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The Chittick Family History
as written by Erminda (Chittick) Rentoul
1890 The Lodge, Cliftonville, Belfast. Ireland

Chapter Six | The Robertsons of Strowan

“The possessions of Duncan of Athole, who is considered as the first of the Robertsons of Strowan, consisted first of the lands afterwards erected into the Barony of Strowan; secondly, of the Barony of Dishor and Toyer, comprehending the greater part of the present district of Braidalbane; and thirdly, of Dollmagarth, called Adulia in the ancient chartularies, a property which appears to have been originally in possession of the Earls of Athole.”

"The only mode of accounting for their possessing them is by supposing that Dull constituted a male fief, and that the family which designated itself De Atholia were the male descendants of the ancient Earls of Athole."

"It appears from the chartulary of Inchaffray that Ewen, the son of Conan, had married Maria, one of the two daughters and co-heiresses of Duncan, the son of Convatt, a powerful Baron in Stratherne and of Lethindy in Gowrie. His eldest daughter Muriel married Malise, the Seneschal of Stratherne; and their daughter Ada carried her mother's inheritance, consisting of the half of Tullebardine, the lands of Buchanty, etc., being the half of Finachy and part of Lethindy, to William de Morevia, predecessors of the Murrays of Tullebardine."

Now we find that in 1284 this Maria granted her half of Tullebardine to her niece Ada, and William Moray, her spouse; and in 1443 we find Robert Duncanson, the undoubted ancestor of the Robertsons Of Strowan, designating himself Dominus de Fynach, and granting his lands of Fynach in Stratherne, consanguineo tuo Davidi de Moravia Domino de Tullebardine. The descent of the family from Ewen, the son of Conan, the second son of Henry, Earl of Athole, the daughters of whose eldest son carried the earldom into Lowland families, is thus put beyond all doubt and the Strowan Robertsons thus appear to be male heirs of the old Earls of Athole."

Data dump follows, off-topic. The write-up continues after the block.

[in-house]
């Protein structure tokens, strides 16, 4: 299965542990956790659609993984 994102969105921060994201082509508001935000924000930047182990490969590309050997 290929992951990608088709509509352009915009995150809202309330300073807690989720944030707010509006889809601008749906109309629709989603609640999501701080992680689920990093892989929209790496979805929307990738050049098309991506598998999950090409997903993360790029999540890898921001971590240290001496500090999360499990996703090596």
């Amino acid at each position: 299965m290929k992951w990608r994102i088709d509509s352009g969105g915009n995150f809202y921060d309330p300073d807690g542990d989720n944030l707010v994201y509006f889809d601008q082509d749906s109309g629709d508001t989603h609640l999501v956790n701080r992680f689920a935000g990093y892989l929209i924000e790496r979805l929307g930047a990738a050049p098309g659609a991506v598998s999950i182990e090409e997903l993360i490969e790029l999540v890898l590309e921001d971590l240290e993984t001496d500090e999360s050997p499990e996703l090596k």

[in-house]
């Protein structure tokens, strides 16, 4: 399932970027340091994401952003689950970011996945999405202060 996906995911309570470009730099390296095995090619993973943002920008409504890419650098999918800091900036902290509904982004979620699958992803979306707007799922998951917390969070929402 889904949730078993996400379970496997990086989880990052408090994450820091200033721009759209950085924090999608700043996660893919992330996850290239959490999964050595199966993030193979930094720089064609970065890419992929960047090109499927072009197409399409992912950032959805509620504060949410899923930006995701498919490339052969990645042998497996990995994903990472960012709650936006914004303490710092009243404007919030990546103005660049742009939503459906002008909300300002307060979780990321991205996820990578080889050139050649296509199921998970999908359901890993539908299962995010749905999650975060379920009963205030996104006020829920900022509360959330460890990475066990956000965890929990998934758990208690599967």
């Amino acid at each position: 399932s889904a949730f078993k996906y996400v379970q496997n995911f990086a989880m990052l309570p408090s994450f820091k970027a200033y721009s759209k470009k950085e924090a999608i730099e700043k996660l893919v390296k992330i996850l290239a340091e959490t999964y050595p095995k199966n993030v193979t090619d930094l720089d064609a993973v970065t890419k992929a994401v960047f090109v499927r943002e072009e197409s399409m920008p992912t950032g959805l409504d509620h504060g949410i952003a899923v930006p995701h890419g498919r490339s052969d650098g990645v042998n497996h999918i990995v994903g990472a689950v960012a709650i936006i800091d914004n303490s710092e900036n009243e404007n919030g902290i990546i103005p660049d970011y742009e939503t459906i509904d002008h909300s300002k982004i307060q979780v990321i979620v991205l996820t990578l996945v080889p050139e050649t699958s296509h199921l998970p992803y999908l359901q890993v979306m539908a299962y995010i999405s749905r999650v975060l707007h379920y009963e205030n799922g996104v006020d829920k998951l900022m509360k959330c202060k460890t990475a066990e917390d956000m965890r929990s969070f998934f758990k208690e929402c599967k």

Though their territorial possessions were greatly curtailed, the Robertsons always maintained a prominent rank amongst the Highland Clans; and yielding to none in attachment to the house of Stuart they took an active share in every attempt that was made to replace upon the throne of these realms the descendants of their ancient line of kings. The exploits of Alexander Robertson, of Strowan, (Alexander Robertson, of Strowan, formed the prototype of the brave, chivalrous, learned, eccentric, kind-hearted, jovial Baron of Bradwardine.) in the insurrection of 1715, the eccentricity of his habits, his poetical genius, so rare.

"John Robertson, who died in 1806, at the age of 85, a General in the army and Colonel of the 88th or Connaught Rangers. He had a good taste for music, and was one of the best flute players of the age. When Major of the 42nd, he set the words of “The Grab of Old Gaul," written by Captain (afterwards Sir Charles) Erskine, to music, a composition which has ever since been in the regimental march. He left L52,000 in the 3 per cents., subject to the life-rent of his daughter, for the purpose of establishing a professorship of music in the University of Edinburgh, where he was educated, the salary not to be less than L300 per annum."

John Chittick, the grandson of Elizabeth Robertson, was the best nonprofessional musician in Ireland and especially exceeded as a flute player, as did also his son, Hugh Chittick. Highland chief, and the chivalrous heroism and simplicity of his character have rendered his name familiar to every one. He was indeed a fine specimen of the dauntless, devoted, and high-bred cavalier; a stranger, alike to fear and to reproach; brave, learned, and loyal; a hero in the field, but distinguished alike for his generosity, kindliness, and humanity, as well as for his wit and peculiarities, in the ordinary relations of life. Celebrated in the history of the times in which he lived, he has been adopted by tradition, which delights to rehearse his achievements, and last of all romance has adorned one of its most magnificent galleries with a full length portraiture of this fine old chief and cavalier."

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